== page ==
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 > Your search for posts made by 'BenK' found 438 matches.

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RE: rear axle gear ratio

Suburban gasser 7.4L, 4.1's, oversized tires and not corrected in the computer Should be just a hair under 2,000 RPMs cruising at ~65MPH (4L80E OD = 0.75) if corrected in the computer, or the actual speed would be over 70MPH http://img.photobucket.com/albums/v77/bentoy/07020001.jpg width=640 subdash suburbandash mysubdash
BenK 12/06/16 01:10pm Tow Vehicles
RE: rear axle gear ratio

Sign of the times...semantics or the evolution/slang usage in our language... Just like when pointed out the difference between the original usage vs todays usage of 'motor' vs 'engine' Am going to start referring to an ICE's starter as a 'starter engine'...doesn't sound right does it?...well at least to my earballs... :B Lost to too many is that HP is derived from torque...if there is no torque...there can be *NO* horsepower... Or that there can be 1,000,000 ft/lbs of torque, but no HP...yet... :? So, torque is power, HP is power...POWER is torque or HP in today's usage... :S Ben, even these guys are screwed up. Similarly, if the gear ratio is 3.08:1, then the output torque will be 308 lb-ft. It’s easy to see that the lower 4.10:1 gears put more power to the ground than the higher 3.08:1 gears. Keep in mind that the engine’s power has not changed but that the available torque to the tires has. Even the writer of this article is trying to use torque and power interchangeably which you can't do. Then at the last he gets is straight and correct. It's no wonder people are confused. :R
BenK 12/04/16 11:51am Tow Vehicles
RE: rear axle gear ratio

Anyone ever wonder why just making one thing...gear ratio...changes MTWR and GCWR??? Hotrod..How gears work How do gears multiply torque? How does gear ratio affect torque Wikipedia Gear train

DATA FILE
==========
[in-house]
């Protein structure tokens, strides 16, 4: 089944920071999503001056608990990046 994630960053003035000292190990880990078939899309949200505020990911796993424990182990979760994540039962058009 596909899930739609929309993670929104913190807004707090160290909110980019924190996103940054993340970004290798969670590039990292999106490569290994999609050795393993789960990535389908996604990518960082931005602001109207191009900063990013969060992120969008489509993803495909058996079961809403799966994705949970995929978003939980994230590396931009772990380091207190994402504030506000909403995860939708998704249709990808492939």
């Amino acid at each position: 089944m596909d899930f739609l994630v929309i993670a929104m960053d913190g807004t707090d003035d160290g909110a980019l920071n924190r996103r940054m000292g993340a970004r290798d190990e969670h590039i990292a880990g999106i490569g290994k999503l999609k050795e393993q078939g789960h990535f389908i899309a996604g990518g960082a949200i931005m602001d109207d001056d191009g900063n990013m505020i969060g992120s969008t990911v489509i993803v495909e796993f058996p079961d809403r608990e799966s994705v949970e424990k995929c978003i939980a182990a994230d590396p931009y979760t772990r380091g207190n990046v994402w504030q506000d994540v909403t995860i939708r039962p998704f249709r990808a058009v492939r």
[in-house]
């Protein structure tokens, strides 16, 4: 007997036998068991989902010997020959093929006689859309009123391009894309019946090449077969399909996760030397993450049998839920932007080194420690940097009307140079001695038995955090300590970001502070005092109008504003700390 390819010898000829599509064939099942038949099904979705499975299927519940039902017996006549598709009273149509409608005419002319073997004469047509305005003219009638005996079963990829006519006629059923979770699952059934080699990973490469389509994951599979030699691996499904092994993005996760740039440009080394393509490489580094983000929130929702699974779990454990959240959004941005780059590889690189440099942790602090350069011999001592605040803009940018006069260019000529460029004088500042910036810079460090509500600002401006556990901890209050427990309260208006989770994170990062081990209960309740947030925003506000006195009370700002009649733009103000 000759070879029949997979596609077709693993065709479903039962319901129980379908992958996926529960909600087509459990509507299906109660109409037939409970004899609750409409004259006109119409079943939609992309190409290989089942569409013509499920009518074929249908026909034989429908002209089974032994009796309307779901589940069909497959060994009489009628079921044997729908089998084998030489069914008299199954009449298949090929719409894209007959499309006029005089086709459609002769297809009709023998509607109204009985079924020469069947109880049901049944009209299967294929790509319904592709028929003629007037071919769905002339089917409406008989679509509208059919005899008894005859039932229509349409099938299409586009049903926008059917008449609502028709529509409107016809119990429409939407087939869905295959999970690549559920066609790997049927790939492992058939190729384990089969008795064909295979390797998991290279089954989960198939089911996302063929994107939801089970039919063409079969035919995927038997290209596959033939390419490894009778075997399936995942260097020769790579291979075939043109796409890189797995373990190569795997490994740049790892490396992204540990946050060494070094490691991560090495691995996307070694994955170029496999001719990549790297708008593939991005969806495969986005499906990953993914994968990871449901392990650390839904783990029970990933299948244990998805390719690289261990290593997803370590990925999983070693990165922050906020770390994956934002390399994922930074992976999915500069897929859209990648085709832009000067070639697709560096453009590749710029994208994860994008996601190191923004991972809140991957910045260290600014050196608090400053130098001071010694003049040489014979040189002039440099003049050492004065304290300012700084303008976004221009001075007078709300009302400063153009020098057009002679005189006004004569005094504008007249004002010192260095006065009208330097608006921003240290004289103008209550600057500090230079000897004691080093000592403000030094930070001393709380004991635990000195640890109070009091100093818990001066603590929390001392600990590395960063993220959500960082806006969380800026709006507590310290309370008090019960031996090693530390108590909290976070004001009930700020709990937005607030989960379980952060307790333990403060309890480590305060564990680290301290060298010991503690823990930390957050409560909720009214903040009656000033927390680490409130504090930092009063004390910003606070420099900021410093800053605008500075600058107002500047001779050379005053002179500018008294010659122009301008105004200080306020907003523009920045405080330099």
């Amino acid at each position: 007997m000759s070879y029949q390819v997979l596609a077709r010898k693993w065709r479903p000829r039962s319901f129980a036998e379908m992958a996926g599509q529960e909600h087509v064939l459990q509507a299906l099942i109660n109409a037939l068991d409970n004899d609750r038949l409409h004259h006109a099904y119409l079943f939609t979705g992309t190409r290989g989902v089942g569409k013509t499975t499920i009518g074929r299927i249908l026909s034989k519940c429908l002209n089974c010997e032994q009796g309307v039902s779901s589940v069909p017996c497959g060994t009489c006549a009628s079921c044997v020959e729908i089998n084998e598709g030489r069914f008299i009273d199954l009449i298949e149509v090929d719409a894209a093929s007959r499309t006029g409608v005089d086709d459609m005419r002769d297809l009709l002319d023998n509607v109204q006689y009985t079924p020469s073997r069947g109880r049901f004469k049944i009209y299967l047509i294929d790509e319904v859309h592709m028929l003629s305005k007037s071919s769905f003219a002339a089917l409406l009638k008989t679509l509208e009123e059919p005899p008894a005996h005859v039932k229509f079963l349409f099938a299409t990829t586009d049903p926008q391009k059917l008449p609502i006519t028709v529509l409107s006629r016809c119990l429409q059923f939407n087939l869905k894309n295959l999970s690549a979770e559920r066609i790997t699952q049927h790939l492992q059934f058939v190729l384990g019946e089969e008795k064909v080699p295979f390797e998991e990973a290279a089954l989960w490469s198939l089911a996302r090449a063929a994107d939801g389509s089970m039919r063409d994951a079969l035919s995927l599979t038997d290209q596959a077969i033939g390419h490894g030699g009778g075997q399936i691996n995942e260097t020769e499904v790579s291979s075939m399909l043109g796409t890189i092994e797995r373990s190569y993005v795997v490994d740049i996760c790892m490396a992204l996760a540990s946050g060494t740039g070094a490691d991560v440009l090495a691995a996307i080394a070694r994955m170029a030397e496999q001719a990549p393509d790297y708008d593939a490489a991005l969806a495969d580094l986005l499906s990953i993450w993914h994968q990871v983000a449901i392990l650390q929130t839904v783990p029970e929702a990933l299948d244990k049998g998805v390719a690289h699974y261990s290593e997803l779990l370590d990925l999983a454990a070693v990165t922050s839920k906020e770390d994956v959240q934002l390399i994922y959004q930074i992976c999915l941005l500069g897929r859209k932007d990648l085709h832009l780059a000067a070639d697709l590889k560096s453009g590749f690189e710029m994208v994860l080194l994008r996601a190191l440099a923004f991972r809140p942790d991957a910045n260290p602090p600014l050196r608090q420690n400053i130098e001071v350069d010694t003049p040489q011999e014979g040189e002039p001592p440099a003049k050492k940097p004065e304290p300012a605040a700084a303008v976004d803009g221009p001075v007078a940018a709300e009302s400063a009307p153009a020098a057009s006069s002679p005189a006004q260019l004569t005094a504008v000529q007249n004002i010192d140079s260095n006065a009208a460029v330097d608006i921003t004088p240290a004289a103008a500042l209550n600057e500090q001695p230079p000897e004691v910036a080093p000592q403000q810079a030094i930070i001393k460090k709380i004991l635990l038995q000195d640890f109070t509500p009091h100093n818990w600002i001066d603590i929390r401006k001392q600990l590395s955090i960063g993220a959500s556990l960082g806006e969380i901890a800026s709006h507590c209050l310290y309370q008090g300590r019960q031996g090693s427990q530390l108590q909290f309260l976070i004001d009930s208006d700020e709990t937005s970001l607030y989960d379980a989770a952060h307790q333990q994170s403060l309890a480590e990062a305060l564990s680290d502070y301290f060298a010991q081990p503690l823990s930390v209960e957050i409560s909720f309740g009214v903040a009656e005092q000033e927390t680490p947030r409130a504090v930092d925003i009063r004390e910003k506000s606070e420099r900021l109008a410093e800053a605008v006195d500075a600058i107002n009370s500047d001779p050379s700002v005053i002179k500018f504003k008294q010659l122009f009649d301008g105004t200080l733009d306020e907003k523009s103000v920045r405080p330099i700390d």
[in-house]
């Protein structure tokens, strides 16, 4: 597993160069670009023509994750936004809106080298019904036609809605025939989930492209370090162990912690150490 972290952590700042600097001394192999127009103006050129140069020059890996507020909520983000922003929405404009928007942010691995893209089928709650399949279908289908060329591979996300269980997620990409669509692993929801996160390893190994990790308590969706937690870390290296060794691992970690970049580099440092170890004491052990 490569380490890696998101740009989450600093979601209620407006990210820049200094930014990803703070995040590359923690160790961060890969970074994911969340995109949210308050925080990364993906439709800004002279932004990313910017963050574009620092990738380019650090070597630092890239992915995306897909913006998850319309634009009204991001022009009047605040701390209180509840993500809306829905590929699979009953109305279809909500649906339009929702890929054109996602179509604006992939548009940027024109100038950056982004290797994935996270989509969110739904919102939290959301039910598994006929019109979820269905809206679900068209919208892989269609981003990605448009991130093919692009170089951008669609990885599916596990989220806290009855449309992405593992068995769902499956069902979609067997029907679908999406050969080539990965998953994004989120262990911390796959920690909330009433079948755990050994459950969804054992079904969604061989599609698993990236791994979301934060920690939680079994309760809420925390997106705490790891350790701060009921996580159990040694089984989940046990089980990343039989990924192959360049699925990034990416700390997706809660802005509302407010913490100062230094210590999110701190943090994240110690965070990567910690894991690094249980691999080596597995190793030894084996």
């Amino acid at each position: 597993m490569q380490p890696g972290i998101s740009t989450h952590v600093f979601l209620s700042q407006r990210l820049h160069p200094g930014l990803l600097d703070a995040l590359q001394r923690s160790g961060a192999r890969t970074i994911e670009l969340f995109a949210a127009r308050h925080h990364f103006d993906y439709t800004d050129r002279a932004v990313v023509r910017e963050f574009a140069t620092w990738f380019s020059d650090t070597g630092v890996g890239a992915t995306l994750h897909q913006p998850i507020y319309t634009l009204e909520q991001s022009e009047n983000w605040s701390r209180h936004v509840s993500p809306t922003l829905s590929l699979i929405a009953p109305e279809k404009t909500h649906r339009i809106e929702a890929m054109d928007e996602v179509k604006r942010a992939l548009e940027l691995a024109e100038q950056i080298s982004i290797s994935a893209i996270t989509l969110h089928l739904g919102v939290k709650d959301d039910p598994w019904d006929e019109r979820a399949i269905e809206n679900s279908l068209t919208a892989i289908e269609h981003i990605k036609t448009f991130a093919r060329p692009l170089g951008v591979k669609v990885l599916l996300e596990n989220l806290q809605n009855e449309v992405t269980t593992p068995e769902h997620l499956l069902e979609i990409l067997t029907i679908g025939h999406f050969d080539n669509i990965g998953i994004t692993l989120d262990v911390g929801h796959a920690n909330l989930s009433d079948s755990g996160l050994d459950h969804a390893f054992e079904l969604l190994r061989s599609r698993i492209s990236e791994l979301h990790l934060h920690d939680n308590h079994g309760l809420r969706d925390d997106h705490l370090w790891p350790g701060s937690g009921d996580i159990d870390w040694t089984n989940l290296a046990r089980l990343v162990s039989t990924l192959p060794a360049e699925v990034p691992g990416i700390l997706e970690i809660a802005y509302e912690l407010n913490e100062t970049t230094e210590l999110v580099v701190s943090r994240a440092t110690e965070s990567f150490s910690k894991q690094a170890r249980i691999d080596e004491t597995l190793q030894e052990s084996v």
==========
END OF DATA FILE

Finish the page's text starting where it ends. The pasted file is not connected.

BenK 12/03/16 10:08am Tow Vehicles
RE: How did this bearing get bent?

Ops...thank you for that PM... Messed up...the maintenance schedules provided by the OEM in their manuals...are the MAXIMUM recommended time and/or miles between taking care of whatever it is you are looking at You can go shorter time/miles or even longer...that choice is up to the individual and the OEM can or not provide warranty if the owner did not follow their recommendations and went past them... Out of warranty, then do whatever, but I follow those guidelines anyway as I keep my vehicles a long time
BenK 12/02/16 12:35pm Towing
RE: reviews of powerslot rotors for f-250 SD 4x2 2003

It appears we have some brake experts gathered here so I would like to ask about pads. Would a softer pad have better stopping performance? Yes, but only in a narrow lower working temp range Meaning that the softer pad will have higher braking when cold vs performance (harder)...but...when these softer pads get hot (they also have a lower temp working range)...they will NOT have as much stopping power Also, how many times do you expect to brake HARD during a decent down a mountain? Softer pads will heat up beyond their working range and NOT do as well as a higher performance pad This also applies to heavy traffic in the flats...where you use the brakes a lot For the sake of this arguement, we can assume there is no significant wheel slip. What type of pad material would give the shortest stopping distances? Again, you need to define the context of your question If stone cold in the morning, then OEM would... If after a long decent on a mountain/hill/etc...and used the brakes a lot...then the higher working temp range will... Where I am at there are no long mountain grades to worry about. I do realize that a softer material will make more dust, and not last as long. Sounds like OEM are best for you, but remember that if you ever decide to go through a hilly area
BenK 12/02/16 11:12am Tow Vehicles
RE: rear axle gear ratio